(Bennett Foster/Slim Critchlow)

Ed Trickett: guitar, lead vocal; Cathy Barton: banjo, vocal; Dave Para: guitar, vocal; Harry Tuft: bass

Bennett Foster, who died in 1969, wrote this poem, and Slim Critchlow gave it the tune. Slim included it on his Arhoolie record, The Crooked Trail to Holllrook, an album put together from tapes made by Barry Olivier of a number of programs Slim gave in the Berkeley, California, area during the late 1960s. Slim died just a few weeks before the album was released (and only one month after the author of the poem). I'm indebted to Katie Lee's Katydid publication, Ten Thousand Goddam Cattle, for most of this information. Let me give you a quote from the book: Slim was, until settling in Califomia, an outdoor man; a cowboy in Idaho, a deputy sheriff in Salt Lake County, a park ranger in Bryce and Zion National Parks, and finally corraled indoors, a radio singer. (You can order this book, as well as Katie Lee's recordings, from her at P.O. Box 395, Jerome, AZ 86331.) Slim himself had this to say about the song: "To the old time cowboy the coming of the wire fences was the signal that the old days and the old ways had gone for good." Ed tells us he learned the song from Larry Hanks out in Berkeley, "a long time ago."

(Sandy Paton)

One day, when the barbed wire flings its band
Like a fisherman's net 'round the last rangeland,
The last round-up wagon will roll its way
To the last bedground, at the end of the day.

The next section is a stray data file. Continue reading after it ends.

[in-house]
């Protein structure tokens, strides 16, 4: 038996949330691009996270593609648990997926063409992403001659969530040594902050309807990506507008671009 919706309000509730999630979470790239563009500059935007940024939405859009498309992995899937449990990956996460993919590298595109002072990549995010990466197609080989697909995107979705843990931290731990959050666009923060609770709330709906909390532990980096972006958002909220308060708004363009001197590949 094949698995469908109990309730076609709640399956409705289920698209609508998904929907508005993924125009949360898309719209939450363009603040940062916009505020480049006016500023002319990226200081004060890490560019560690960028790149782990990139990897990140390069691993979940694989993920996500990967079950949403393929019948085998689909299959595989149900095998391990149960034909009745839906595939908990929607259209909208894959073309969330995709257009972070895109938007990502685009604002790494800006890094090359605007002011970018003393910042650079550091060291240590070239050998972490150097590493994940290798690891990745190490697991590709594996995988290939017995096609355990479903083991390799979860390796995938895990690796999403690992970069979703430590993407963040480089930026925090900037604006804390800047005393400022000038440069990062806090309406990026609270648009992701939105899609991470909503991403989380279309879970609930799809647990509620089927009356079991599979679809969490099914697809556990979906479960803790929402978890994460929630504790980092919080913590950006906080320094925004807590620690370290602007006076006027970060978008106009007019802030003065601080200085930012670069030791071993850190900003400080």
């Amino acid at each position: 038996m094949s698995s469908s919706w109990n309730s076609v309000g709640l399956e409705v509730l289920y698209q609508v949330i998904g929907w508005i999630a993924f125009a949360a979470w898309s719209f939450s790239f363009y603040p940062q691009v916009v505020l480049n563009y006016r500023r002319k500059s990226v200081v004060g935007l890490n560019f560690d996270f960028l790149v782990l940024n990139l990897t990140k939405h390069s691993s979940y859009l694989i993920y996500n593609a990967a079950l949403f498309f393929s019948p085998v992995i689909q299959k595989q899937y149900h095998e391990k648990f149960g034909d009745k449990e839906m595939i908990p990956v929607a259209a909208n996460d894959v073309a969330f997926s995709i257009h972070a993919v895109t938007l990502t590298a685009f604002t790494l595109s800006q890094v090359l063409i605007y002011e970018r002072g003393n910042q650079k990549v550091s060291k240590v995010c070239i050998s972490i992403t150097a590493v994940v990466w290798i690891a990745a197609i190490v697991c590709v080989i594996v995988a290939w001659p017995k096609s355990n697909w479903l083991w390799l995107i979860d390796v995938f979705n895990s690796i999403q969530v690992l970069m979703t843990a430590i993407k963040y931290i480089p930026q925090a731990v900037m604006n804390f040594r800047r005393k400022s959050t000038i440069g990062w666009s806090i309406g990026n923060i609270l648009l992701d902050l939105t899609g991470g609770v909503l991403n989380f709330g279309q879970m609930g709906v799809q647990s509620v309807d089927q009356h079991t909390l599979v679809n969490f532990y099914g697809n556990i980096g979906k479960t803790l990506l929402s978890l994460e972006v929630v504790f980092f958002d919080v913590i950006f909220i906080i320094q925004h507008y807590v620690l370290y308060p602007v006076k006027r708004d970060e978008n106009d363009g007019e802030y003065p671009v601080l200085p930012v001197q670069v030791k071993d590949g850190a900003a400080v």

Lord, don't let me live to see.

The last remuda will jingle in
To the last corral, while the nightbirds sing.
The last cooking fire will flicker bright
By the dwarf mesquite on that round-up night.
Lord, where will that bedground be?

And then, in the morning, from tarp and tent,
The round-up crew, on their work intent,
Will answer the call of the wagon boss.
On the dew-wet range their circles cross.
Lord, where will those circles end?

The drive will come from flat and hill
And the cattle bawl while the irons grow chill,
And silent men watch the last herd go
While, notched in the hills, the sun sinks low.
Lord, how will you make amends?

The last round-up crew, the last wagon boss.
How will you measure the thing that is lost?
What will live on the grass-grown range?
All will be lost; what will be gained?
Lord, how will you comfort me?

©1992 Folk-Legacy Records, Inc. Sharon, Connecticut 06069
  Used by permission.